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Michetta (pane)1.JPG
Alternative namesRosetta
Place of originItaly
Region or stateLombardy

Michetta [miˈketta] (also known as rosetta [roˈzetta] "small rose") is an Italian white bread, recognizable from its bulged shape.

Other similarly prepared types of Italian breads include the maggiolino [maddʒoˈliːno] ("cockchafer") and tartaruga [tartaˈruːɡa] ("turtle").


Michetta originated in Lombardy, northern Italy, during the Austrian rule. Functionaries of the Austrian empire introduced a number of food products, including the Kaisersemmel, a type of bread with segments resembling a small rose.

However, due to the higher humidity, the michetta produced in Milan were less fragrant and became harder in a single day.[citation needed] To solve the problem, Lombard bakers removed the internal crumb[clarification needed] and obtained a softer version of the original, which also helped it last longer. The new type of bread was called michetta, from the Lombard version of Kaisersemmel, micca,[1] a term originally meaning "crumb."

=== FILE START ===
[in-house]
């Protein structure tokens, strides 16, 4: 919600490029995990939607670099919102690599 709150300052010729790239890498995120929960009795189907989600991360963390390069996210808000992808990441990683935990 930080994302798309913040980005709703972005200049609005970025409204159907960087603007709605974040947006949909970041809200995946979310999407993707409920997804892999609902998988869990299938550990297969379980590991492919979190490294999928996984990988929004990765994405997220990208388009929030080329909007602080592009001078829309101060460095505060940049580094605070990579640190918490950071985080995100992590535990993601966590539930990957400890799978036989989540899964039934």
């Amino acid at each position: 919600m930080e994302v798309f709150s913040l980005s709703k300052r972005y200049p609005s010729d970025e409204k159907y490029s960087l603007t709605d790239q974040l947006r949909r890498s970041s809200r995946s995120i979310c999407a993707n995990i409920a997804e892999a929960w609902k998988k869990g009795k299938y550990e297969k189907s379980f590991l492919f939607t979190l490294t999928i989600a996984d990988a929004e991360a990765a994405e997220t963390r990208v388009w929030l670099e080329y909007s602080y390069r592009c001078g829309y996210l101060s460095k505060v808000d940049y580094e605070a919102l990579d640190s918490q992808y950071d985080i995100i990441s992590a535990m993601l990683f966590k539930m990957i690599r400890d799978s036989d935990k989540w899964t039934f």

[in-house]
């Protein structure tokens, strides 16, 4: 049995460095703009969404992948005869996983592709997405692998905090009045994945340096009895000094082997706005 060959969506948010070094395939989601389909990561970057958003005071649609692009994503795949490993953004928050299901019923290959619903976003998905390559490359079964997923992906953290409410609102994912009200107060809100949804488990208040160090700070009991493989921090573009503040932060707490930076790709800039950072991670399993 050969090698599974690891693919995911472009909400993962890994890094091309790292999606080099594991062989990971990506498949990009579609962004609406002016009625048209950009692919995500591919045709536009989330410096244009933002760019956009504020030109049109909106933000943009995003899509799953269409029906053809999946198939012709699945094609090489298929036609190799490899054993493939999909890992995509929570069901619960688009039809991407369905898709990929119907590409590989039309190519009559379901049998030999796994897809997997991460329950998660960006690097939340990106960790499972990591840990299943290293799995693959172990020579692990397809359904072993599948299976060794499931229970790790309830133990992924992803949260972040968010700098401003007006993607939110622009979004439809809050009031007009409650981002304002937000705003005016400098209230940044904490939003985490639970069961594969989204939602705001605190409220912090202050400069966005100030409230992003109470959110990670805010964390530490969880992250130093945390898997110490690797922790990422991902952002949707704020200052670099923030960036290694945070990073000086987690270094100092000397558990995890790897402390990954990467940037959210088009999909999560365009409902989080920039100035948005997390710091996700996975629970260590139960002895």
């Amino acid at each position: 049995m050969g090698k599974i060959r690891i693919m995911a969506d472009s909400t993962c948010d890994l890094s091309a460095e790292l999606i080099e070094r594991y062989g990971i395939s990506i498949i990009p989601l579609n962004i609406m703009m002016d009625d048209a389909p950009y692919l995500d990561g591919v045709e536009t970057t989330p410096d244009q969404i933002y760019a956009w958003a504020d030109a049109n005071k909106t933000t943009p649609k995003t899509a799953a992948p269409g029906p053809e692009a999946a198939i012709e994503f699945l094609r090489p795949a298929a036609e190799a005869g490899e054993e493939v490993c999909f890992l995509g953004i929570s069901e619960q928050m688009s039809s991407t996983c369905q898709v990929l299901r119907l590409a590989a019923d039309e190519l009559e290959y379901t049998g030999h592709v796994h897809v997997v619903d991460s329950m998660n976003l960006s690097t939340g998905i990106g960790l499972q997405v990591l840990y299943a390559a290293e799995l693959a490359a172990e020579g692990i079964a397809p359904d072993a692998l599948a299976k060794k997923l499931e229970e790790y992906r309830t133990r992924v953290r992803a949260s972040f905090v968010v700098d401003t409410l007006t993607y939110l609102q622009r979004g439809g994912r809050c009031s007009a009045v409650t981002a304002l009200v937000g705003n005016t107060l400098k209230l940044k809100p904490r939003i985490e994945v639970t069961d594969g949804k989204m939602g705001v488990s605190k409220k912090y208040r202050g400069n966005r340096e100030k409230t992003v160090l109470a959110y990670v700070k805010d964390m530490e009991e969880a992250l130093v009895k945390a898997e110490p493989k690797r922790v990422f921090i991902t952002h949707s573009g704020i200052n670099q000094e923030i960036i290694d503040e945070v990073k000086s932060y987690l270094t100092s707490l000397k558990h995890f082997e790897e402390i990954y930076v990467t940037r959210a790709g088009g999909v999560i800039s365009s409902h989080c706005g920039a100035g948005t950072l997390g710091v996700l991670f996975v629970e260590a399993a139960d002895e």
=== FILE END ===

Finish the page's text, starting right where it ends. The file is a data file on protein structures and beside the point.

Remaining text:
1. ^ Cherubini, Francesco (1840). Vocabolario milanese italiano. III.

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